This book originated in a 2011 conference hosted by the Institute for Historical Studies at the University of Texas. Our thanks to History Department Chair Alan Tully, Director Julie Hardwick, and Program Coordinator Courtney Meador for providing such a wonderful space and the logistical acumen to support our work, and to the attendees for their insightful questions and comments. In 2012, many of the contributors to the volume workshopped their papers over a weekend sponsored by the New York University Department of Social and Cultural Analysis and the City University of New York Graduate Center. Thanks to Jennifer L. Morgan and Herman Bennett for organizing these meetings. Throughout the life of this project, Catherine Clinton has provided stalwart intellectual and personal support as we worked to bring the volume to publication. Brenda Brooten, Pero Dagbovie, Jacqueline Jones, Wilma King, and Jennifer L. Morgan offered strong intellectual support for this project. We are also grateful to Emory University, Northwestern University, and the University of Texas for granting financial support toward the completion of this volume.
Anonymous readers for Oxford University Press and the University of Georgia Press provided valuable feedback on the essays in the volume. Special thanks go to Sharon Block, who suggested that we include the opening essay in the volume from our late colleague and friend Stephanie M. H. Camp, and who took the lead in securing permissions for the images therein and for editing the essay with careful attention to Stephanie’s voice and intent. We are also grateful to the Journal of the History of Sexuality and the Journal of African American History for permission to reprint Thomas Foster’s and Brenda Stevenson’s articles.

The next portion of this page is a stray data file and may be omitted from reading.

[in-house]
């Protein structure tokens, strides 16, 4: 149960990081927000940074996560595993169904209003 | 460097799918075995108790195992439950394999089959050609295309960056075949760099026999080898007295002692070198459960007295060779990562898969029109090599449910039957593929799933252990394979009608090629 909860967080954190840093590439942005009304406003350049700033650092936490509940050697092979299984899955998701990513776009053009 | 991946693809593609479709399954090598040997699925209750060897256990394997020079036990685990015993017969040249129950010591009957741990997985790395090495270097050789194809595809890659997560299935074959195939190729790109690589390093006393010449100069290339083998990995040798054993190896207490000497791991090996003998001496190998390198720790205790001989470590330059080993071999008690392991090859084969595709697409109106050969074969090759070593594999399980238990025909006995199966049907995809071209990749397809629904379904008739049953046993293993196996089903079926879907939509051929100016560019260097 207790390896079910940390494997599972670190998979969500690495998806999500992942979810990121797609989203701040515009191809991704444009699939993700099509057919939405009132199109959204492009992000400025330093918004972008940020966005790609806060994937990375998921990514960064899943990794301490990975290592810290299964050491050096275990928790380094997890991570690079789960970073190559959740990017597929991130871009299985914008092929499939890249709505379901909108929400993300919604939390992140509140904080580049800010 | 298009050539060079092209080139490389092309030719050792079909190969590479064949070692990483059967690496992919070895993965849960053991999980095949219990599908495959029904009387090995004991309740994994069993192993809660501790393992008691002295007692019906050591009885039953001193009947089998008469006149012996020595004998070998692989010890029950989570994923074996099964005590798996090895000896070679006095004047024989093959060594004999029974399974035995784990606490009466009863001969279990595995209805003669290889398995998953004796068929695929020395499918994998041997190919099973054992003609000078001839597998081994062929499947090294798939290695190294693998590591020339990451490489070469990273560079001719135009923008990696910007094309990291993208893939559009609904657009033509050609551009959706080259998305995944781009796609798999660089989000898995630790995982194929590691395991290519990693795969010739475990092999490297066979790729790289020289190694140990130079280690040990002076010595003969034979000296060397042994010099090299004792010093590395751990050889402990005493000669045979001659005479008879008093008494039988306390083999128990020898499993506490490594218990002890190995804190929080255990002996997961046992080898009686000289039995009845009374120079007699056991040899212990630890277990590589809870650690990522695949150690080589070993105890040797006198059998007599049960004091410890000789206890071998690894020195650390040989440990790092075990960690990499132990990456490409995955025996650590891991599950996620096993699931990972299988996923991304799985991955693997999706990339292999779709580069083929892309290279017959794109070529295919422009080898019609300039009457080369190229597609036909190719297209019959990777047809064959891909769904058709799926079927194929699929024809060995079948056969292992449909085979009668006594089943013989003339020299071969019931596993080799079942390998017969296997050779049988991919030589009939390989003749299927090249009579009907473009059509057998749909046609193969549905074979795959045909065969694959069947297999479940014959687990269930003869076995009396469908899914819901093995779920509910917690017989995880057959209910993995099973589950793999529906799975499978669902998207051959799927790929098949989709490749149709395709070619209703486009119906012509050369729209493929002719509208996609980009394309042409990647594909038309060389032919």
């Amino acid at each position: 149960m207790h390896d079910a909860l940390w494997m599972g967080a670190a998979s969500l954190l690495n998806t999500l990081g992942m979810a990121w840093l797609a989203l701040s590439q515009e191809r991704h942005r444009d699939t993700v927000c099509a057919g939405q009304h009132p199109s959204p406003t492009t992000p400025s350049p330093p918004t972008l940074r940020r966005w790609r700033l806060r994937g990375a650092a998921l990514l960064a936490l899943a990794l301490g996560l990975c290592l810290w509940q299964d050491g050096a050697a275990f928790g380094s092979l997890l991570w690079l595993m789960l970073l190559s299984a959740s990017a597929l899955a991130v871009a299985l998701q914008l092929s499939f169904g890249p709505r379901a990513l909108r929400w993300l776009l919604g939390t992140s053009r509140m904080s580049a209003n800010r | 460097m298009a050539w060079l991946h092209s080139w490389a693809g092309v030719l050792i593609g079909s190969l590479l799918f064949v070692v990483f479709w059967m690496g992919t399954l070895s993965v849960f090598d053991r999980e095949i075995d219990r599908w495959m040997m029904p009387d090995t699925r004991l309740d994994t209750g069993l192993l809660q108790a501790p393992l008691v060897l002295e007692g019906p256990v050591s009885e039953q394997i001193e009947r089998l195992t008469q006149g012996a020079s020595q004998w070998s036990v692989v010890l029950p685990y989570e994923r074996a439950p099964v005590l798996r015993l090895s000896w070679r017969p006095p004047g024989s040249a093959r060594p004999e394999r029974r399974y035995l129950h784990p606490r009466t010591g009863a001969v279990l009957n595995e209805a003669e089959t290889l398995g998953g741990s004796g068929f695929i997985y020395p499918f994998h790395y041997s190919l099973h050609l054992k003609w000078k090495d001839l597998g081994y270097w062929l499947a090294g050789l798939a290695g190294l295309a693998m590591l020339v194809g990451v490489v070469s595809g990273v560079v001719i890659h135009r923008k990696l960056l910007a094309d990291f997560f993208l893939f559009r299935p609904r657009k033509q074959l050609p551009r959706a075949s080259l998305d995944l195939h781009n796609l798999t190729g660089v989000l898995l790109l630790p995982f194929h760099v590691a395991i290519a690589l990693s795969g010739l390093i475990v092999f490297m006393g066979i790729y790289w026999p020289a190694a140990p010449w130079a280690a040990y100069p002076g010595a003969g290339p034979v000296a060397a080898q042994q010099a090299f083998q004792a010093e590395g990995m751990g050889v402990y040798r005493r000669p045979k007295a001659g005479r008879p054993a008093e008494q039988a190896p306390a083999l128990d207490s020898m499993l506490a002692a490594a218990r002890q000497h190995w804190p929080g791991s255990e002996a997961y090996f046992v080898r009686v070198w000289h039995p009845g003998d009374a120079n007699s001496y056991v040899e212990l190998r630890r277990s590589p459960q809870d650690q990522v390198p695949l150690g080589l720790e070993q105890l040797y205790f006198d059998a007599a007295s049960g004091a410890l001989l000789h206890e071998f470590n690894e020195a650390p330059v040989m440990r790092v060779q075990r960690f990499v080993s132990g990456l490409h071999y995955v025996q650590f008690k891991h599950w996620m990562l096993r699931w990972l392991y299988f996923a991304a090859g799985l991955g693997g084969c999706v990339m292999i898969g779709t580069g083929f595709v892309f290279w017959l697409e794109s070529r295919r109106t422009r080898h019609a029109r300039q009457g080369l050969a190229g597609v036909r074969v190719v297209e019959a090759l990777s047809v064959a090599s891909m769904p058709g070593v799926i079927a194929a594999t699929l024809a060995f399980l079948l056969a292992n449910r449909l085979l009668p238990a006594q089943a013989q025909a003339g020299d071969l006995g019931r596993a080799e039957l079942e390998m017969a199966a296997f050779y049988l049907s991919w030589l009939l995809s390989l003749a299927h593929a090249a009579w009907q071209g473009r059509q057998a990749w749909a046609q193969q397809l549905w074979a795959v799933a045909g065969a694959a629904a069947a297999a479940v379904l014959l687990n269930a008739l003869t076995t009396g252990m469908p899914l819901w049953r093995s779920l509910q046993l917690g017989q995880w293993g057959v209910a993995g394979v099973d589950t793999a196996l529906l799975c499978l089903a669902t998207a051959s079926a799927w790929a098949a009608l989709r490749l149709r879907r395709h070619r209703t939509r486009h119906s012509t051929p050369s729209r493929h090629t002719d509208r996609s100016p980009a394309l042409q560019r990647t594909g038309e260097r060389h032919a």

The University of Georgia Press staff, especially Lisa Bayer, Katherine Grace LaMantia, Jordan Stepp, and Jon Davies, have been patient with us through unforeseen delays. We are pleased that they suggested this book serve as the inaugural project for the new Gender and Slavery series. J. E. Morgan provided expert assistance in securing the cover image, and Deborah Oliver’s copyediting made this a better volume. We also wish to thank Nancy Gerth for completing the index and taking the time to highlight key topics covered in this work.
Last but not least, working on this volume confirmed for each of us the importance of scholarly collaboration in building and deepening historical knowledge. The essays presented here represent only part of the network of scholars that grew stronger as a result of our work together. They offer new ways to consider the intimate lives of the enslaved and those who claimed ownership of them. We are grateful to have been part of this endeavor.